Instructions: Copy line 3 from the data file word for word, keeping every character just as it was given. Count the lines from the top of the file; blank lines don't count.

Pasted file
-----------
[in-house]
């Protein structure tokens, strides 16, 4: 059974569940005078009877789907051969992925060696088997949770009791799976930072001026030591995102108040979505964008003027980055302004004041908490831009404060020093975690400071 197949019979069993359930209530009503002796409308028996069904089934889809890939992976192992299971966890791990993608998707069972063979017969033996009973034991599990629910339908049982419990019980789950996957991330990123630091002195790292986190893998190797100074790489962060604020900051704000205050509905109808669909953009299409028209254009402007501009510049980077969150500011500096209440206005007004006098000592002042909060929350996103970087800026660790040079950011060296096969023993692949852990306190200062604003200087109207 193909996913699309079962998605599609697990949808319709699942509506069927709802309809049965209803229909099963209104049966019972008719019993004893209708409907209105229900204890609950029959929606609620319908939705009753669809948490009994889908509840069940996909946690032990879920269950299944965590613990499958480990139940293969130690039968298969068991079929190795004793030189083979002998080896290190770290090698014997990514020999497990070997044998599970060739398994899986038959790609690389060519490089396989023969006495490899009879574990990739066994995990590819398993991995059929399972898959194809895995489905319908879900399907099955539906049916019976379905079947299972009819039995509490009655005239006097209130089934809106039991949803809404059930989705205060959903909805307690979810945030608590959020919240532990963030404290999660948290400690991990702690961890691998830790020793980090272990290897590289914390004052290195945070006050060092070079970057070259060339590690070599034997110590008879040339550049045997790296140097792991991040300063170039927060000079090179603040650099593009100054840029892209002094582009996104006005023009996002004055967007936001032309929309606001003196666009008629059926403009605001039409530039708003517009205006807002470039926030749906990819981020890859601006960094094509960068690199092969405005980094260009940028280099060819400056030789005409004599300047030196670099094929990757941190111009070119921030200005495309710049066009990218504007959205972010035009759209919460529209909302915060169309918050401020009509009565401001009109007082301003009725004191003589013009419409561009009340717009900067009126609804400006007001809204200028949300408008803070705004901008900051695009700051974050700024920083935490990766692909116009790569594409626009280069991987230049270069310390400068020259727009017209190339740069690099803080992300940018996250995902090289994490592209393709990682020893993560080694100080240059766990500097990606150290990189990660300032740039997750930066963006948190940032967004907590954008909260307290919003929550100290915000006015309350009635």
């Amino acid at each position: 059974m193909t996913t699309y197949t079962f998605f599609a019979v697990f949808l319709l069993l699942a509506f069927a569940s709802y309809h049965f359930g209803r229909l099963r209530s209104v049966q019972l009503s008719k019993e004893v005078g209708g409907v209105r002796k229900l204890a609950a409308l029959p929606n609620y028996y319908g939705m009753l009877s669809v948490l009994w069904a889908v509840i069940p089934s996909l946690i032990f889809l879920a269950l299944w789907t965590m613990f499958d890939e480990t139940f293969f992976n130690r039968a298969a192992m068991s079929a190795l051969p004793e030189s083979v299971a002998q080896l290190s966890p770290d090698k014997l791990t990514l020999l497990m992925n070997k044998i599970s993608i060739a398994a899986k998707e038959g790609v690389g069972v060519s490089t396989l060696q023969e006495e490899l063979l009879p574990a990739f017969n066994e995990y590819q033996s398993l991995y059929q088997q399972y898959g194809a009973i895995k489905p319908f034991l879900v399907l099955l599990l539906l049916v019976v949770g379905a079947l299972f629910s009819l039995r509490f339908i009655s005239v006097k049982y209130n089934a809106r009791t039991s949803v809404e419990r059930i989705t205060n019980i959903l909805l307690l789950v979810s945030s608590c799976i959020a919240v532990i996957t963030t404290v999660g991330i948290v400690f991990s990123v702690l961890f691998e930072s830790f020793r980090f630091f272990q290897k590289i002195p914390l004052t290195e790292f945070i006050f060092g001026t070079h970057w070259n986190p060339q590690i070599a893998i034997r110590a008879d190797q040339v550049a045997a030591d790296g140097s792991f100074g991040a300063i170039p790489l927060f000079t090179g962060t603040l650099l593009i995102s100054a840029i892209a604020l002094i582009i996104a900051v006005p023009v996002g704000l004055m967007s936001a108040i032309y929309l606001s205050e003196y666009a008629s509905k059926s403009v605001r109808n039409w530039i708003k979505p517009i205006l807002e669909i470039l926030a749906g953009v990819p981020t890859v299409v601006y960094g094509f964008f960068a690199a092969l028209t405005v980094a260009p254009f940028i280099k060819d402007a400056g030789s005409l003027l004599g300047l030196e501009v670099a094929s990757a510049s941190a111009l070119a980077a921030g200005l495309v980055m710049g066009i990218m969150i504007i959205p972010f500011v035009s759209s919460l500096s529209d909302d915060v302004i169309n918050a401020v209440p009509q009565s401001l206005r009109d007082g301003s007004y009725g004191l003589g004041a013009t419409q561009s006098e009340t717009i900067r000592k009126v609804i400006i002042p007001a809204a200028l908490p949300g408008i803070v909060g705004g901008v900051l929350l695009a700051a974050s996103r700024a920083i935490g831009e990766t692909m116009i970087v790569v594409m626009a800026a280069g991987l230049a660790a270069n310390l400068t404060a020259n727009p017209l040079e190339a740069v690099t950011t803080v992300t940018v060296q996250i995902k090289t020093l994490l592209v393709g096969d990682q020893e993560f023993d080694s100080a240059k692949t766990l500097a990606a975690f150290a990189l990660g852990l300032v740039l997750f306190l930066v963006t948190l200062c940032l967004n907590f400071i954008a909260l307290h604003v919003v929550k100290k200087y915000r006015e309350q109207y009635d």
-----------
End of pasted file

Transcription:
């Amino acid at each position: 059974m193909t996913t699309y197949t079962f998605f599609a019979v697990f949808l319709l069993l699942a509506f069927a569940s709802y309809h049965f359930g209803r229909l099963r209530s209104v049966q019972l009503s008719k019993e004893v005078g209708g409907v209105r002796k229900l204890a609950a409308l029959p929606n609620y028996y319908g939705m009753l009877s669809v948490l009994w069904a889908v509840i069940p089934s996909l946690i032990f889809l879920a269950l299944w789907t965590m613990f499958d890939e480990t139940f293969f992976n130690r039968a298969a192992m068991s079929a190795l051969p004793e030189s083979v299971a002998q080896l290190s966890p770290d090698k014997l791990t990514l020999l497990m992925n070997k044998i599970s993608i060739a398994a899986k998707e038959g790609v690389g069972v060519s490089t396989l060696q023969e006495e490899l063979l009879p574990a990739f017969n066994e995990y590819q033996s398993l991995y059929q088997q399972y898959g194809a009973i895995k489905p319908f034991l879900v399907l099955l599990l539906l049916v019976v949770g379905a079947l299972f629910s009819l039995r509490f339908i009655s005239v006097k049982y209130n089934a809106r009791t039991s949803v809404e419990r059930i989705t205060n019980i959903l909805l307690l789950v979810s945030s608590c799976i959020a919240v532990i996957t963030t404290v999660g991330i948290v400690f991990s990123v702690l961890f691998e930072s830790f020793r980090f630091f272990q290897k590289i002195p914390l004052t290195e790292f945070i006050f060092g001026t070079h970057w070259n986190p060339q590690i070599a893998i034997r110590a008879d190797q040339v550049a045997a030591d790296g140097s792991f100074g991040a300063i170039p790489l927060f000079t090179g962060t603040l650099l593009i995102s100054a840029i892209a604020l002094i582009i996104a900051v006005p023009v996002g704000l004055m967007s936001a108040i032309y929309l606001s205050e003196y666009a008629s509905k059926s403009v605001r109808n039409w530039i708003k979505p517009i205006l807002e669909i470039l926030a749906g953009v990819p981020t890859v299409v601006y960094g094509f964008f960068a690199a092969l028209t405005v980094a260009p254009f940028i280099k060819d402007a400056g030789s005409l003027l004599g300047l030196e501009v670099a094929s990757a510049s941190a111009l070119a980077a921030g200005l495309v980055m710049g066009i990218m969150i504007i959205p972010f500011v035009s759209s919460l500096s529209d909302d915060v302004i169309n918050a401020v209440p009509q009565s401001l206005r009109d007082g301003s007004y009725g004191l003589g004041a013009t419409q561009s006098e009340t717009i900067r000592k009126v609804i400006i002042p007001a809204a200028l908490p949300g408008i803070v909060g705004g901008v900051l929350l695009a700051a974050s996103r700024a920083i935490g831009e990766t692909m116009i970087v790569v594409m626009a800026a280069g991987l230049a660790a270069n310390l400068t404060a020259n727009p017209l040079e190339a740069v690099t950011t803080v992300t940018v060296q996250i995902k090289t020093l994490l592209v393709g096969d990682q020893e993560f023993d080694s100080a240059k692949t766990l500097a990606a975690f150290a990189l990660g852990l300032v740039l997750f306190l930066v963006t948190l200062c940032l967004n907590f400071i954008a909260l307290h604003v919003v929550k100290k200087y915000r006015e309350q109207y009635d």